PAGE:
Remembering that all research has some error, respond to at least one colleague’s post and comment on how we as social change agents and critical consumers of research can balance the usefulness with the error in the research. Do we throw the research out because of too much error, or is there something useful that it can tell us?
Globalization is a very popular trend throughout many firms as they are discovering larger market bases when doing business internationally. This study was intended to quantify the way priorities are valued across 5 national groups in a Singaporean multinational corporation as they relate to organizational processes from different cultural groups. This is important because corporations may have difficulty adapting their headquarter organizational processes with those other branches that are in other countries. I think that socially it is solving a cultural divide that forces us to get to know each other on a deeper level so that we are not so easily offended or offensive to one another. It forces the conversations that we tend to shy away from and put those things directly in our face and gives us a choice. We have two options, face it directly and gain major ground or remain divided and get absolutely nowhere. Y= F(x)+E (Y) significant variations in how staff from the different national backgrounds prioritize their individual and work values. (F) 240 employees surveyed across 5 countries. (x) importance of work goals, needs fulfillment and job satisfaction, managerial and organizational variables, work roles and interpersonal orientations. (E) sampling error is a possible error in this study because of surveys and unknown conditions of where the survey was conducted for each country observed. Sampling errors occur as a result of not being able to test everyone of the population that is being considered which is why only a sample is used (Dietz & Kalof, 2009). However, the sample cannot always fully depict the intended population.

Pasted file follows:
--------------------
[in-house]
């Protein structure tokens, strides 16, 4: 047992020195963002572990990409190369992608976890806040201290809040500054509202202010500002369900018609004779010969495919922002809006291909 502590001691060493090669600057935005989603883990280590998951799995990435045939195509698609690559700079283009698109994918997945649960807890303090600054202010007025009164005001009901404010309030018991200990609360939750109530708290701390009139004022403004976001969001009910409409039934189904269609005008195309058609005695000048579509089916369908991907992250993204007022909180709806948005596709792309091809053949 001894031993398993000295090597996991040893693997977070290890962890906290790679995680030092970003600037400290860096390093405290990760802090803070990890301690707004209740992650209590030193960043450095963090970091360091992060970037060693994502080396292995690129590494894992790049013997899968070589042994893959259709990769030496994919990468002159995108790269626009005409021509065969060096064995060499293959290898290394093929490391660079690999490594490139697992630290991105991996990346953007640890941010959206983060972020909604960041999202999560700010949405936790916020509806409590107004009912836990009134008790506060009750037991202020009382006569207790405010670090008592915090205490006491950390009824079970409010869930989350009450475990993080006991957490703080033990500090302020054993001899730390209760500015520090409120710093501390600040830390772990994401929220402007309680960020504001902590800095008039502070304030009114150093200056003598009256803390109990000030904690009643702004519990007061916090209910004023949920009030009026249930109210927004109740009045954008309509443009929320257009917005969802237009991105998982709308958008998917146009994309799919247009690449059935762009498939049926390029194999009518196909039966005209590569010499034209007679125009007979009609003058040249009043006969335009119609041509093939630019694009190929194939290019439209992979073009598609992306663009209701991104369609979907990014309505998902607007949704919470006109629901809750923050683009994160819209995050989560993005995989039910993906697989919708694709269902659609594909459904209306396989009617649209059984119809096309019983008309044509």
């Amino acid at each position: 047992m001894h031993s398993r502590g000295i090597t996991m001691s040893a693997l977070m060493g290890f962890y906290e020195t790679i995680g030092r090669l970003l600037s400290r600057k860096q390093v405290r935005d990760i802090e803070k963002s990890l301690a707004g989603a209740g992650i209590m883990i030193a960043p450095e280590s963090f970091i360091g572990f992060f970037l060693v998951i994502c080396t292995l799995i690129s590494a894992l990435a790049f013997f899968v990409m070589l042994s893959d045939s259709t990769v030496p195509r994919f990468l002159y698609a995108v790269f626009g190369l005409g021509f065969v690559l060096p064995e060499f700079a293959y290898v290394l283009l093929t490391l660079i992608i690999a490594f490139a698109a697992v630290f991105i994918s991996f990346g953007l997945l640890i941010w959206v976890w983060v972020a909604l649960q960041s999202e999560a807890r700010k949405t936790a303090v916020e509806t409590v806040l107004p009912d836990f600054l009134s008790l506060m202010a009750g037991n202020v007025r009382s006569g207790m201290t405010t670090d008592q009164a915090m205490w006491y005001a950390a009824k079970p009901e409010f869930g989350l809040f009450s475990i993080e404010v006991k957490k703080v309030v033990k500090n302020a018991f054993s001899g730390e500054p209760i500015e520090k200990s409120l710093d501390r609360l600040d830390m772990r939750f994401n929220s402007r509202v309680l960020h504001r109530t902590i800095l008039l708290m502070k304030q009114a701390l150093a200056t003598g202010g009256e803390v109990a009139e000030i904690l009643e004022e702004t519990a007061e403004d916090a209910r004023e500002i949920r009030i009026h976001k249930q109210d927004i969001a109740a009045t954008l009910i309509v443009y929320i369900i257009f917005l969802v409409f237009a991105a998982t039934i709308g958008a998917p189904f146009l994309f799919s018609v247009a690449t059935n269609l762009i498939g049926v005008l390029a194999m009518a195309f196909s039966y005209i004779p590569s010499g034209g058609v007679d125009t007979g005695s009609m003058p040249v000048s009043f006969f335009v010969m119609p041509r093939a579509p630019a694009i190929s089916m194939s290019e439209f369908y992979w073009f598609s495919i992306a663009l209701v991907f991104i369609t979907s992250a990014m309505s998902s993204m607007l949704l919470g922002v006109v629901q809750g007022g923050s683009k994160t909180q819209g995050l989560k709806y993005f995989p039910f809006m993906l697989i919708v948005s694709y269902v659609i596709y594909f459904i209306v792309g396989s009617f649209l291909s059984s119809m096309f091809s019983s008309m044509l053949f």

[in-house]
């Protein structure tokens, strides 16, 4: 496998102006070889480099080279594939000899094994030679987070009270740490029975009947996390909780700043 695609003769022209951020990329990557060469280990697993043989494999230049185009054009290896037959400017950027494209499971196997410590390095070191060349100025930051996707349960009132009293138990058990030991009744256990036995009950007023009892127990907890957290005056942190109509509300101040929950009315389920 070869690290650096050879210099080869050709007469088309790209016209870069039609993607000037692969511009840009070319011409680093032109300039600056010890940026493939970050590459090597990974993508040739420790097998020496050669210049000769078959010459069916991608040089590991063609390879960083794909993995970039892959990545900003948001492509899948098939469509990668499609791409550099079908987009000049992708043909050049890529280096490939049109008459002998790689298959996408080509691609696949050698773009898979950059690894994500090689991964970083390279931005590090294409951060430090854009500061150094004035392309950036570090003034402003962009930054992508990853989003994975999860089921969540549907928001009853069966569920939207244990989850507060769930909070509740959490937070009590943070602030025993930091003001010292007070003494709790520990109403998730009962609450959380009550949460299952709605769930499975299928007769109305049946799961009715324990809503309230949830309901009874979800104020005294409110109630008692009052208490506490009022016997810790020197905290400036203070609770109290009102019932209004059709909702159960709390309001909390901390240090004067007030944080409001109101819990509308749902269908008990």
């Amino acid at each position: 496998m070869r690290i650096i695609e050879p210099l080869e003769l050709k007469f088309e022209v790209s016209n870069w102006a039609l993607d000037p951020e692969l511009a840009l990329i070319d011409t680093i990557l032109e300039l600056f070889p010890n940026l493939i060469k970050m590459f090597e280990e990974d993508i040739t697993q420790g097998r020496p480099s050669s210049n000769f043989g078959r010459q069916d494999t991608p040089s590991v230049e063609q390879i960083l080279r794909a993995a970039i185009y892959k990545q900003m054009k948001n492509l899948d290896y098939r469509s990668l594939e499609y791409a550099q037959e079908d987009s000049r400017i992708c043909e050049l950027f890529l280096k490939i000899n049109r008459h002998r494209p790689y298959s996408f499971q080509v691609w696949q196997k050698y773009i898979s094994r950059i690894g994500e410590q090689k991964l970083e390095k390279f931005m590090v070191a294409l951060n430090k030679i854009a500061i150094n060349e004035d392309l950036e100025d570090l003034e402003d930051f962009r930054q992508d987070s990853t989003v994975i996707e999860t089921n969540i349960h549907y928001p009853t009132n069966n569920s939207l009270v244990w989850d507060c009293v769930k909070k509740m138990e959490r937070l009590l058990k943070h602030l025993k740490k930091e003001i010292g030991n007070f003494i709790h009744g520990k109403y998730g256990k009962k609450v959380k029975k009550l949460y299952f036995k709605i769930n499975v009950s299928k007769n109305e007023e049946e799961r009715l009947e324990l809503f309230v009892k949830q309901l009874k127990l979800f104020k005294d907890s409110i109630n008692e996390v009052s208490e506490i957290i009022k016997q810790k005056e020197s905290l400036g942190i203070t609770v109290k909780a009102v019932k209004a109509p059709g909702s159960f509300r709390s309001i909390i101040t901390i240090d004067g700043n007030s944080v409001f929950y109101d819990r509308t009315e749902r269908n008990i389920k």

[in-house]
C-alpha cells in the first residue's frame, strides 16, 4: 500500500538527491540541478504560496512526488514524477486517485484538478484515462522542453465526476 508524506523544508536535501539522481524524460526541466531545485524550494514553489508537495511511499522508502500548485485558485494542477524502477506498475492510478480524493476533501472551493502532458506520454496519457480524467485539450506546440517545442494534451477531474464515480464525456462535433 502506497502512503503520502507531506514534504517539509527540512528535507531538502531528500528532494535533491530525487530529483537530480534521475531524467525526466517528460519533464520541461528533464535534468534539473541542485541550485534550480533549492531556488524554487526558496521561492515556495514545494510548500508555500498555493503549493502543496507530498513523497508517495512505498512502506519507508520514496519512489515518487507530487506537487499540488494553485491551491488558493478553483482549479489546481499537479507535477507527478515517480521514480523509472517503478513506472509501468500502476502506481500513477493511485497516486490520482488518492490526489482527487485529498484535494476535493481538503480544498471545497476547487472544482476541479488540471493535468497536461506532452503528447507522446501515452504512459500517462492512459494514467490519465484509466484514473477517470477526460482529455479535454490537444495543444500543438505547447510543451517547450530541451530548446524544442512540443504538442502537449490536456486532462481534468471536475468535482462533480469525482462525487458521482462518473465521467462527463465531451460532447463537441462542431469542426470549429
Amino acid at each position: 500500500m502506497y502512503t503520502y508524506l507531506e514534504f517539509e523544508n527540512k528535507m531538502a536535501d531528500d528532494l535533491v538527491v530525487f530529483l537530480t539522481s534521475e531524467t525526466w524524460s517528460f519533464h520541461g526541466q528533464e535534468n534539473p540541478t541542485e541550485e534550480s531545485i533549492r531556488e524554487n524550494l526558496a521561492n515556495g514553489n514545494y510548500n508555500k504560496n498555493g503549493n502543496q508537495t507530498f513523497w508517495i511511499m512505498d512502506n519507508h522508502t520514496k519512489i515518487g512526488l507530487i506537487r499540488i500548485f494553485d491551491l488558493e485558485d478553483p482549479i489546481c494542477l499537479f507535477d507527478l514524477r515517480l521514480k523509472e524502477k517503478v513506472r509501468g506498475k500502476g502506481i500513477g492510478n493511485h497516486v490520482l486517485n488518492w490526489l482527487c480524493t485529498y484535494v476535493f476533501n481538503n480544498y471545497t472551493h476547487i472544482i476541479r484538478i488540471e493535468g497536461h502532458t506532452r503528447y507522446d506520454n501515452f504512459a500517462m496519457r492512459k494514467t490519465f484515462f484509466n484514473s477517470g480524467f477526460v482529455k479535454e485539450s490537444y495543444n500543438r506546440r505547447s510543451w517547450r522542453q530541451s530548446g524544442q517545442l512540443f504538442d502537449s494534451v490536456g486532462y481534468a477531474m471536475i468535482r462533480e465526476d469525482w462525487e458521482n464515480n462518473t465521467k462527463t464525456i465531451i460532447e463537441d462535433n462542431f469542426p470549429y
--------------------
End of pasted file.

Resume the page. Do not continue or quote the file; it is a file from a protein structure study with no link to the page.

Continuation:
Choy, W. K. W., Lee, A. B. E., & Ramburuth, P. (2009). Multinationalism in the Workplace: A Myriad of Values in a Singaporean Firm. Singapore Management Review, 31(1), 1–31. Retrieved from https://search-ebscohost-com.ezp.waldenulibrary.org/login.aspx?direct=true&db=bth&AN=36002342&site=eds-live&scope=site Dietz, T., & Kalof, L. (2009). Introduction to social statistics: The logic of statistical reasoning. West Sussex, United Kingdom: Wiley-Blackwell
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